Call to open minds to hypnosis as stress therapy

Ms Lim (seated) volunteering to be hypnotised by Ms Shah yesterday. Ms Lim said she was curious about hypnotherapy, and added that she felt she was in a drowsy state during the demonstration with Ms Shah.
Ms Lim (seated) volunteering to be hypnotised by Ms Shah yesterday. Ms Lim said she was curious about hypnotherapy, and added that she felt she was in a drowsy state during the demonstration with Ms Shah.PHOTO: TIFFANY GOH FOR THE SUNDAY TIMES

Association wants to change people's perception that it is a form of mind control

Think hypnosis, and ideas shaped mostly by movies - such as mind control and people who unwittingly reveal dark and hidden secrets - may come to mind.

But the Association of Hypnosis Professionals (Singapore) is trying to change that mindset so that hypnotists are seen as people to turn to for help with stress-linked problems. More than 100 curious members of the public decided to give the practice a chance yesterday at a free event held in conjunction with the 12th World Hypnotism Day, which was last Wednesday.

They were introduced to the world of hypnotherapy through talks and demonstrations at the event at the Visual Arts Centre in Dhoby Ghaut.

The association's founding president Fauziah Shah, who also runs a private practice, said: "Hypnosis is nothing mysterious; it is a normally occurring state of the mind, and all normal human beings go through it every day without realising it."

Right before we go to sleep and just before we get up, our minds go through a state similar to hypnosis, she said.

A PLACE FOR HYPNOTHERAPY

It may benefit those who don't or can't talk about their problems and have consciously or unconsciously blocked negative memories for years.

DR ANG YONG GUAN, a psychiatrist with 30 years' experience, says there is a place for hypnotherapy, which has gained more acceptance as a profession.

In hypnosis, a person is highly responsive to suggestions or directions, and the hypnotherapist guides the clients in finding solutions to their problems.

When it comes to hypnotherapy sessions, clients are in total control of their minds and can choose to come out of hypnosis if they want to, Ms Shah said.

Ms Marylin Lim, 50, a tutor, said she attended the event yesterday as she was curious about the therapy aspect of the practice. She volunteered for a hypnosis demonstration with Ms Shah.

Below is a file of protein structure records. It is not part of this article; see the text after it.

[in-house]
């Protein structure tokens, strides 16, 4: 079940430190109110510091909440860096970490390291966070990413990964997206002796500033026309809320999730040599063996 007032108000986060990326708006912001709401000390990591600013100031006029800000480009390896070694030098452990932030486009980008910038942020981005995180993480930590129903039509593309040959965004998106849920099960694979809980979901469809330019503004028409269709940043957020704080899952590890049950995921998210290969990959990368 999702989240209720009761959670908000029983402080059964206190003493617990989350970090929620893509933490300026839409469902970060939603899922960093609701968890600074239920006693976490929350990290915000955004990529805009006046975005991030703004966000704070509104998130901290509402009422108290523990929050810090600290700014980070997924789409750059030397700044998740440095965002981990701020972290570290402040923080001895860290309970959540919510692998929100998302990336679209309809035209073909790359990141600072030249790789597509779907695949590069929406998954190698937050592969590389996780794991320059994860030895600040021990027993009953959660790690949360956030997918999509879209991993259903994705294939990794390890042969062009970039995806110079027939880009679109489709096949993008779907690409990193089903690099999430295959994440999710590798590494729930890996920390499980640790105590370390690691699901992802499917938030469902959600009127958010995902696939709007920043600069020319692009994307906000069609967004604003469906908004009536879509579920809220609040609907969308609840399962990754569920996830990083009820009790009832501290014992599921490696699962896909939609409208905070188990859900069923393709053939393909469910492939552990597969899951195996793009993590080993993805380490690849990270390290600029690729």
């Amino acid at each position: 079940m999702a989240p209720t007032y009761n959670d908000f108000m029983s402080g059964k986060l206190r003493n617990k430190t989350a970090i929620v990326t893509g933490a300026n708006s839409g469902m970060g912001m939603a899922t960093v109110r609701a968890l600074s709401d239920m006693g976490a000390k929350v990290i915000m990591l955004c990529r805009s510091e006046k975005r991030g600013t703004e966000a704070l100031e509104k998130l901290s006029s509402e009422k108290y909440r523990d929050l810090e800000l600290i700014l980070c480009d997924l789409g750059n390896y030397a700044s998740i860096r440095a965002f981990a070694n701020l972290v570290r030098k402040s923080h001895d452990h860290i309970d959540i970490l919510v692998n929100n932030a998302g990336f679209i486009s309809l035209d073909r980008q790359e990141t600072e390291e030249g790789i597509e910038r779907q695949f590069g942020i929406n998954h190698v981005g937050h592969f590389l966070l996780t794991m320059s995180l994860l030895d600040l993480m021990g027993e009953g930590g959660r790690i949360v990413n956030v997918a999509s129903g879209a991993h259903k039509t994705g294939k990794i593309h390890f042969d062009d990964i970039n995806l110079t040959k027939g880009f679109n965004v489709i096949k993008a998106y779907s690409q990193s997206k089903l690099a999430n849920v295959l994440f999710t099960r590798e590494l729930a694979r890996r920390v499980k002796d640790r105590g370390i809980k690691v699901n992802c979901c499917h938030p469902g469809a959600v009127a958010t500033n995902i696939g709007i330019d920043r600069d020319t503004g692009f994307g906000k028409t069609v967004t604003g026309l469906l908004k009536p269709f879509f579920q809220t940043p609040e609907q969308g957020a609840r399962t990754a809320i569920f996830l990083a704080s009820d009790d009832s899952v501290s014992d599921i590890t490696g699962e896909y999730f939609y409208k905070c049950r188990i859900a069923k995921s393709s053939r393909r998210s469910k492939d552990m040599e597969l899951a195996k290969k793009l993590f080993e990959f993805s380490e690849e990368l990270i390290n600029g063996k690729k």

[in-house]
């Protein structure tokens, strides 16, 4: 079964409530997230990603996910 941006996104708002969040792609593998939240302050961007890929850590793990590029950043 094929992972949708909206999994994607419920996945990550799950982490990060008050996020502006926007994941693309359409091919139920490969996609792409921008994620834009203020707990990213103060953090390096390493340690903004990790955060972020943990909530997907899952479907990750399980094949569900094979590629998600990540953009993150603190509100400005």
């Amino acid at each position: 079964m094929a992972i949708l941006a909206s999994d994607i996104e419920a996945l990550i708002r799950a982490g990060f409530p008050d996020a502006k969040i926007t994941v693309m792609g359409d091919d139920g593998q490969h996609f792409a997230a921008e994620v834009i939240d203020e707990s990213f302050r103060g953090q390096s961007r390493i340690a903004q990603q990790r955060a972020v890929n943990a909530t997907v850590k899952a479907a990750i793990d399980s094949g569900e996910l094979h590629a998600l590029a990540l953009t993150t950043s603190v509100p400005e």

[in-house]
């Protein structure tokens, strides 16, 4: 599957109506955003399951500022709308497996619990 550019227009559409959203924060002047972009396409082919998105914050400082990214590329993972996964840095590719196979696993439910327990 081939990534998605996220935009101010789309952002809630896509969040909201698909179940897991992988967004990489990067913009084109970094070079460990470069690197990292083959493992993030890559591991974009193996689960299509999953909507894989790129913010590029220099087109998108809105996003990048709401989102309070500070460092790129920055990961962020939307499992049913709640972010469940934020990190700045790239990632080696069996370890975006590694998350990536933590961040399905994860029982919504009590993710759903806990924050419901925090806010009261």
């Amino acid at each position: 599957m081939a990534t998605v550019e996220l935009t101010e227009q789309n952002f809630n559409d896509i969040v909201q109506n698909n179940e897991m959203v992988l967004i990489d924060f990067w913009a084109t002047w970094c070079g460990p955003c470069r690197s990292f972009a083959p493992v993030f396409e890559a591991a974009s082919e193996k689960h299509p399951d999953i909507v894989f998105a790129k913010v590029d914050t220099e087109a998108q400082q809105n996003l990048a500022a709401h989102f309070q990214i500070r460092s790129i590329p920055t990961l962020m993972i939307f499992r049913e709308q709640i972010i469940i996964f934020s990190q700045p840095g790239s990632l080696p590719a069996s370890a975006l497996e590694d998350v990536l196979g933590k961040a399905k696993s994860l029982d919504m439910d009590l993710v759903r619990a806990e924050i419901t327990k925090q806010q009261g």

"Nobody volunteered. I figured there are so many people here, nothing is going to happen to me," said Ms Lim, adding that she felt that she was in a drowsy state.

Ms Lim said that while she was aware of hypnotherapy, it was her first time finding out more about it.

Ms Shah said awareness of hypnotherapy has increased since 2004, when she set up a private practice.

She said that hypnotherapy has worked on people with issues such as stress, anxiety, depression, fears and phobias.

The number of clients she sees has grown by 80 per cent since then, with recent demand greater than it was five years ago.

Speaking at her office in Tanglin Shopping Centre last Friday, Ms Shah said knowledge of it has come a long way from when she used to conduct free talks. "During one of my talks, one woman got up and asked whether it has anything to do with the hip," she recalled.

The association was inaugurated in March last year with 30 members, and grew to 50 by the end of the year.

The majority of Ms Shah's clients are women aged between 30 and 40, although she has seen clients from the age of 10 to 70.

"There are many reasons why people come to us. Sometimes, they are profoundly affected but are unable to pinpoint why they are feeling this way," she said.

One such client is a 32-year-old facilities coordinator who wanted to be known only as Ms Noor.

Speaking to The Sunday Times, she said: "I would snap at those closest to me - my hubby and my mother - for the smallest of things and I was always angry.

"But in a short while, I would return to normal and sometimes I wouldn't even remember what made me angry."

She said she also had suicidal thoughts. Afraid that her anger would ruin her marriage, Ms Noor started looking for reasons behind her actions and possible solutions.

She decided to try hypnotherapy after finding Ms Shah's website, and has completed four sessions, each lasting one to two hours.

From that, Ms Noor discovered that while she thought she had coped with the loss of her father 10 years ago, she had not healed from the incident, she said.

She added that she is now able to acknowledge when she is angry and calm herself down.

Dr Ang Yong Guan, a psychiatrist with 30 years' experience, said there is a place for hypnotherapy.

He added that as a profession, it has gained more acceptance.

"It may benefit those who don't or can't talk about their problems and have consciously or unconsciously blocked negative memories for years," he said.

A version of this article appeared in the print edition of The Sunday Times on January 08, 2017, with the headline 'Call to open minds to hypnosis as stress therapy'. Print Edition | Subscribe